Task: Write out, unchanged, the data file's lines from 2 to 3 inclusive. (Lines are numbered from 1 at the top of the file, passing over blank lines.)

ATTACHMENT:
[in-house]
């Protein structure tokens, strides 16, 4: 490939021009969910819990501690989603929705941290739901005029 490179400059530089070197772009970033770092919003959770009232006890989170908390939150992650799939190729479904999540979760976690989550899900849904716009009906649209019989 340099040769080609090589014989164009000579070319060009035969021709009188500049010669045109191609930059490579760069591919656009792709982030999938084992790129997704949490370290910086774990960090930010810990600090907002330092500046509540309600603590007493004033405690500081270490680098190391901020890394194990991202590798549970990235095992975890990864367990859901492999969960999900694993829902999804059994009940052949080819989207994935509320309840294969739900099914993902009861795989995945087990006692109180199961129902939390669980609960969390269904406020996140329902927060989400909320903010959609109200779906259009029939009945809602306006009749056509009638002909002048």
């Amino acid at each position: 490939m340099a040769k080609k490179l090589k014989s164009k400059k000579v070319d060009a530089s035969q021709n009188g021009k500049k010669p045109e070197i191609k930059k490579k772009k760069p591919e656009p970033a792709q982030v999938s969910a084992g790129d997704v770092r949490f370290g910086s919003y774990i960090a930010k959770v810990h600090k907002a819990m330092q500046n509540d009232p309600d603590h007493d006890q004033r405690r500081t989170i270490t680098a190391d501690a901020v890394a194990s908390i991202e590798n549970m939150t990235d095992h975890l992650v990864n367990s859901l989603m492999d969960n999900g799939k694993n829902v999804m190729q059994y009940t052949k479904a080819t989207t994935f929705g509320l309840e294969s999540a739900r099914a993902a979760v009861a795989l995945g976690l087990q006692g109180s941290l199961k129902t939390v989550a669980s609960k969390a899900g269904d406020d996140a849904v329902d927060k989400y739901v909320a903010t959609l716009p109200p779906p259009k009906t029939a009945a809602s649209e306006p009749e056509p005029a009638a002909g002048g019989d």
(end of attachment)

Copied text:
């Protein structure tokens, strides 16, 4: 490939021009969910819990501690989603929705941290739901005029 490179400059530089070197772009970033770092919003959770009232006890989170908390939150992650799939190729479904999540979760976690989550899900849904716009009906649209019989 340099040769080609090589014989164009000579070319060009035969021709009188500049010669045109191609930059490579760069591919656009792709982030999938084992790129997704949490370290910086774990960090930010810990600090907002330092500046509540309600603590007493004033405690500081270490680098190391901020890394194990991202590798549970990235095992975890990864367990859901492999969960999900694993829902999804059994009940052949080819989207994935509320309840294969739900099914993902009861795989995945087990006692109180199961129902939390669980609960969390269904406020996140329902927060989400909320903010959609109200779906259009029939009945809602306006009749056509009638002909002048």
């Amino acid at each position: 490939m340099a040769k080609k490179l090589k014989s164009k400059k000579v070319d060009a530089s035969q021709n009188g021009k500049k010669p045109e070197i191609k930059k490579k772009k760069p591919e656009p970033a792709q982030v999938s969910a084992g790129d997704v770092r949490f370290g910086s919003y774990i960090a930010k959770v810990h600090k907002a819990m330092q500046n509540d009232p309600d603590h007493d006890q004033r405690r500081t989170i270490t680098a190391d501690a901020v890394a194990s908390i991202e590798n549970m939150t990235d095992h975890l992650v990864n367990s859901l989603m492999d969960n999900g799939k694993n829902v999804m190729q059994y009940t052949k479904a080819t989207t994935f929705g509320l309840e294969s999540a739900r099914a993902a979760v009861a795989l995945g976690l087990q006692g109180s941290l199961k129902t939390v989550a669980s609960k969390a899900g269904d406020d996140a849904v329902d927060k989400y739901v909320a903010t959609l716009p109200p779906p259009k009906t029939a009945a809602s649209e306006p009749e056509p005029a009638a002909g002048g019989d």